Significance
This study provides the evidence that oVEMPs originate from exraocular muscles activated through the vestibulo-ocular pathway.

from Clinical Neuropsychology

The mismatch negativity: A review of underlying mechanisms

The mismatch negativity (MMN) is a brain response to violations of a rule, established by a sequence of sensory stimuli (typically in the auditory domain) [Näätänen R. Attention and brain function. Hillsdale, NJ: Lawrence Erlbaum; 1992]. The MMN reflects the brain’s ability to perform automatic comparisons between consecutive stimuli and provides an electrophysiological index of sensory learning and perceptual accuracy. Although the MMN has been studied extensively, the neurophysiological mechanisms underlying the MMN are not well understood. Several hypotheses have been put forward to explain the generation of the MMN; amongst these accounts, the “adaptation hypothesis” and the “model adjustment hypothesis” have received the most attention. This paper presents a review of studies that focus on neuronal mechanisms underlying the MMN generation, discusses the two major explanatory hypotheses, and proposes predictive coding as a general framework that attempts to unify both.

from Clinical Neuropsychology

The role of the superior vestibular nerve in generating ocular vestibular-evoked myogenic potentials to bone conducted vibration at Fz

Conclusion
Since all utricular afferents course in the superior vestibular nerve and in 12/13 of these patients the n10 was reduced we conclude that the n10 component of the oVEMP to BCV is probably mediated by the superior vestibular nerve and probably due to activation of mainly utricular receptors.

Significance
The n10 appears to be a simple new test of superior vestibular nerve and probably mainly utricular function.

from Clinical Neuropsychology

The vestibular evoked myogenic potential: A test–retest reliability study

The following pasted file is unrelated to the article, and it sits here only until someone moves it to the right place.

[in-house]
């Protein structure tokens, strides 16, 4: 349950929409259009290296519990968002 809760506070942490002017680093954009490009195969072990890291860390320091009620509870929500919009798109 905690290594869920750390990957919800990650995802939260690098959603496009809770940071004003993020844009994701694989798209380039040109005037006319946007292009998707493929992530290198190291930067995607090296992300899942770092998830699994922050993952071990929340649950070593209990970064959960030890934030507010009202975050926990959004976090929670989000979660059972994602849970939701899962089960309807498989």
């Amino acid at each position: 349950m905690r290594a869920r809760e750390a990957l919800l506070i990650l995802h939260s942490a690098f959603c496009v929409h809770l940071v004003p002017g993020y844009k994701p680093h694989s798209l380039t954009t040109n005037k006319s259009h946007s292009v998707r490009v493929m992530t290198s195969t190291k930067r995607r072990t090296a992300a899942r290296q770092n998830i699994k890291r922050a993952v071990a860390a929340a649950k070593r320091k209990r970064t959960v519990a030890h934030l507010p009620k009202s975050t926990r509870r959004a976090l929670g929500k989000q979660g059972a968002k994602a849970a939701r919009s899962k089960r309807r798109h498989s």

Conclusions
A unilateral muscle contraction controlled by a feedback mechanism resulted in reliable response parameters, comparable right to left and corresponding to literature data obtained in different test conditions.

Significance
The use of a blood pressure manometer as feedback mechanism combined with a meticulously controlled positioning of the head and contraction of the SCM muscle provides a reliable alternative in clinical settings, when the background muscle contraction cannot be measured or software related correction algorithms are not accessible.

from Clinical Neurophysiology

Grandchildren Link To Hearing Loss Tests, UK

New research has identified visiting grandchildren as the main reason grandparents decide to have their hearing tested for the first time.

from Medical News Today.com

LENA Foundation Announces The Development Of An Automatic Autism Screen

The LENA Foundation announced that its researchers have developed an automatic autism screen based on detectable acoustic patterns in the recorded vocalizations of children with autism.

from Medical News Today.com

Yale researchers discover mechanism for

Two-year-olds with autism lack an important building block of social interaction that prompts newborn babies to pay attention to other people. Instead, these children pay attention to physical relationships between movement and sound and miss critical social information. Researchers at the Yale School of Medicine report their results in the March 29 online issue of Nature.

from EurekAlert.org

Constant Noise: Tinnitus, or ringing in the ears, is drawing increased attention as veterans of the Iraq war report problems

Capt. Nathan Green remembers the alarm sounding that day last April in Baghdad’s Green Zone. He remembers running, and then the loud explosion of the rocket hitting 30 feet behind him. He was knocked unconscious, suffered a traumatic brain injury and now hears the high-pitched whine and static buzz of an AM radio. All the time.

from JournalNow.com